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The paper by Christodoulou et al in this issue of the Journal (pp 431–4) draws attention to memory deficits in some patients with operationally defined chronic fatigue syndrome, and days of (enforced) physical inactivity. Many studies have assessed cognitive dysfunction in patients with chronic fatigue. The earliest reported superior abilities in such patients against controls or age matched normal subjects, probably reflecting a biased selection of cases from higher socioeconomic groups. Later studies have been the subject of at least two major reviews.1 2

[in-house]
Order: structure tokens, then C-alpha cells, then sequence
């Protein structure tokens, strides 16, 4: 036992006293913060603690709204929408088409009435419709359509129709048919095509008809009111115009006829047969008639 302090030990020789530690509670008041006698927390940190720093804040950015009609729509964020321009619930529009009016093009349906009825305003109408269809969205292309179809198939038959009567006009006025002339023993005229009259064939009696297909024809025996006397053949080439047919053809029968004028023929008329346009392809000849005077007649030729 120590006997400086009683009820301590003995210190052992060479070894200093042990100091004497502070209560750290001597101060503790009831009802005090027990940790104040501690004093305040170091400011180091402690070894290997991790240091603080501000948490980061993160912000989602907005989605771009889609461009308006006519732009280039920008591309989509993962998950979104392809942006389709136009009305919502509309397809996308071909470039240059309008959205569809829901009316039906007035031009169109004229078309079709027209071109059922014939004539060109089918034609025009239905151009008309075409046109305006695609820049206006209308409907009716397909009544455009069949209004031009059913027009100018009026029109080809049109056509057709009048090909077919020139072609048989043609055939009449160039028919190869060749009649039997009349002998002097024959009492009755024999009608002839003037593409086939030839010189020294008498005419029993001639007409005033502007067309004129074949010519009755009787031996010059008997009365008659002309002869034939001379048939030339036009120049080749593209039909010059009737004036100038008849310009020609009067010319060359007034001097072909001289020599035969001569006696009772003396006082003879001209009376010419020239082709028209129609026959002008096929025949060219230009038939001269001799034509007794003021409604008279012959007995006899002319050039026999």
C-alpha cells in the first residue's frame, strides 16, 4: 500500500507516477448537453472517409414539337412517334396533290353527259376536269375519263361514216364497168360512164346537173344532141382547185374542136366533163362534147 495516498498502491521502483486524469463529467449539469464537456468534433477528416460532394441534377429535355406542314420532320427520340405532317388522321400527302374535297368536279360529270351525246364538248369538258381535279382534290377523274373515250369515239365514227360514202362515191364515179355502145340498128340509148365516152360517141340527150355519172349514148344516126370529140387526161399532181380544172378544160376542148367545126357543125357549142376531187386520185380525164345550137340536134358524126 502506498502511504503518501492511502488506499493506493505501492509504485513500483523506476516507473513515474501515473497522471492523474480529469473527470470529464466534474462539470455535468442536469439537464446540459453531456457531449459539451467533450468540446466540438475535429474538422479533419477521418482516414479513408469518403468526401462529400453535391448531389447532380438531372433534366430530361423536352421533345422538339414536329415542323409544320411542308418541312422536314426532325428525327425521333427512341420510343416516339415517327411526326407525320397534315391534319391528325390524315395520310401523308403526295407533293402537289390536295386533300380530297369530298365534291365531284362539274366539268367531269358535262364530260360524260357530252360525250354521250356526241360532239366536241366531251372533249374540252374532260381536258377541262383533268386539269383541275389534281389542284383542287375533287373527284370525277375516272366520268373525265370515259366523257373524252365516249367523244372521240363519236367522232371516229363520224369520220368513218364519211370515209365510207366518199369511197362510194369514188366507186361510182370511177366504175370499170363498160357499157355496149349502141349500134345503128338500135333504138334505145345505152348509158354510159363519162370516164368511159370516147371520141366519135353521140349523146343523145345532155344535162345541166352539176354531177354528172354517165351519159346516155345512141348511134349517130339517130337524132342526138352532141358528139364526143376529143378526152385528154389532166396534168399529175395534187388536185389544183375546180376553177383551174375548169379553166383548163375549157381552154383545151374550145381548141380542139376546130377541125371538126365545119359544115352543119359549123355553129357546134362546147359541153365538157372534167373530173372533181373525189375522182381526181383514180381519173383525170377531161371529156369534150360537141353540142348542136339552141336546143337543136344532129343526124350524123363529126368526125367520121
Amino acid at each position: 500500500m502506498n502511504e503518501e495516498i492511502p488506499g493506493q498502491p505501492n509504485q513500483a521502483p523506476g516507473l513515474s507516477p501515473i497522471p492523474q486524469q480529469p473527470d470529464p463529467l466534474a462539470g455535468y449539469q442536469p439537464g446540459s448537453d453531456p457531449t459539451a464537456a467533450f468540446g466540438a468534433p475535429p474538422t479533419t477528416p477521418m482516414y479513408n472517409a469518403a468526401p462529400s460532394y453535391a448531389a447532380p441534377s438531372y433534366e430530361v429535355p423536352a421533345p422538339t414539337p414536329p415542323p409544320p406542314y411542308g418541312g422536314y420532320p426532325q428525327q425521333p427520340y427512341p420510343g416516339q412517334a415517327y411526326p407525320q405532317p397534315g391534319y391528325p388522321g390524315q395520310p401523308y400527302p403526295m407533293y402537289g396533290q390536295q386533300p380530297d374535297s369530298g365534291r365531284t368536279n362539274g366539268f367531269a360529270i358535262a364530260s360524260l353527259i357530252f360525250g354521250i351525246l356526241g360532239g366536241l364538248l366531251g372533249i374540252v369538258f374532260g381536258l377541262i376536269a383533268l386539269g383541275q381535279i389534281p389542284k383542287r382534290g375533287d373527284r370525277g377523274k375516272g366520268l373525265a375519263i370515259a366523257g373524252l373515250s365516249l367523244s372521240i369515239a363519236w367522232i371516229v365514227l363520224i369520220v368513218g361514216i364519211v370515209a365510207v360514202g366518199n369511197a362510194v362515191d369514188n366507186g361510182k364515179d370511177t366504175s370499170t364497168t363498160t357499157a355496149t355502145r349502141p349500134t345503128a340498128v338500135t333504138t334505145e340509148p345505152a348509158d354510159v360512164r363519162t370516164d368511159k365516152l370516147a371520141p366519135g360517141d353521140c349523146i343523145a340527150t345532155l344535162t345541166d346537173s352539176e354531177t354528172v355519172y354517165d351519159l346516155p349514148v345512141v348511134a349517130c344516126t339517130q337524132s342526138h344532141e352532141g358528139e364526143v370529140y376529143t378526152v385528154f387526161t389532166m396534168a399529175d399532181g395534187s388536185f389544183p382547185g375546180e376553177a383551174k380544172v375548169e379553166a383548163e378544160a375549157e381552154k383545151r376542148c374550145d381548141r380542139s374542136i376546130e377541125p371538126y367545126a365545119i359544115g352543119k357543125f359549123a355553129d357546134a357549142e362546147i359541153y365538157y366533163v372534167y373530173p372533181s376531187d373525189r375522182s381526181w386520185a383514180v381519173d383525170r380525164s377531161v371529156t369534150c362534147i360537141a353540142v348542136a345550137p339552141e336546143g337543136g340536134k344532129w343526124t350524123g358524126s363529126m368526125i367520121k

Patients with chronic fatigue syndrome do not have clear evidence of either general intellectual decline, sensory deficits (assessed using evoked potentials), or perceptual impairments. Reaction times have, not surprisingly, been found to be slower. Deficits do emerge …
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